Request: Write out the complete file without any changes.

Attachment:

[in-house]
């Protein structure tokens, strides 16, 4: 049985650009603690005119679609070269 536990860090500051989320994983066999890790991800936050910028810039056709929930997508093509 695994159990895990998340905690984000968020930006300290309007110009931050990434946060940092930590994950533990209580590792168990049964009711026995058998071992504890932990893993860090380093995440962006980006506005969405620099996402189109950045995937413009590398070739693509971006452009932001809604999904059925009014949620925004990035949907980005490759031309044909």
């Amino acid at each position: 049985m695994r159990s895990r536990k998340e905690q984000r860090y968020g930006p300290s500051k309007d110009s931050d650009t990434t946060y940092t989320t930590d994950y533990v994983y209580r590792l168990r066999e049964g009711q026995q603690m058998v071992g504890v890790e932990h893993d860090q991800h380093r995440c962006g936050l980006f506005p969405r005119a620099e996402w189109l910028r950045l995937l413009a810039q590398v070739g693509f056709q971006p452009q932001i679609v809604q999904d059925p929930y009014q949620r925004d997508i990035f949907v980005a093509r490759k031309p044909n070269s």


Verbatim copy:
[in-house]
């Protein structure tokens, strides 16, 4: 049985650009603690005119679609070269 536990860090500051989320994983066999890790991800936050910028810039056709929930997508093509 695994159990895990998340905690984000968020930006300290309007110009931050990434946060940092930590994950533990209580590792168990049964009711026995058998071992504890932990893993860090380093995440962006980006506005969405620099996402189109950045995937413009590398070739693509971006452009932001809604999904059925009014949620925004990035949907980005490759031309044909």
């Amino acid at each position: 049985m695994r159990s895990r536990k998340e905690q984000r860090y968020g930006p300290s500051k309007d110009s931050d650009t990434t946060y940092t989320t930590d994950y533990v994983y209580r590792l168990r066999e049964g009711q026995q603690m058998v071992g504890v890790e932990h893993d860090q991800h380093r995440c962006g936050l980006f506005p969405r005119a620099e996402w189109l910028r950045l995937l413009a810039q590398v070739g693509f056709q971006p452009q932001i679609v809604q999904d059925p929930y009014q949620r925004d997508i990035f949907v980005a093509r490759k031309p044909n070269s």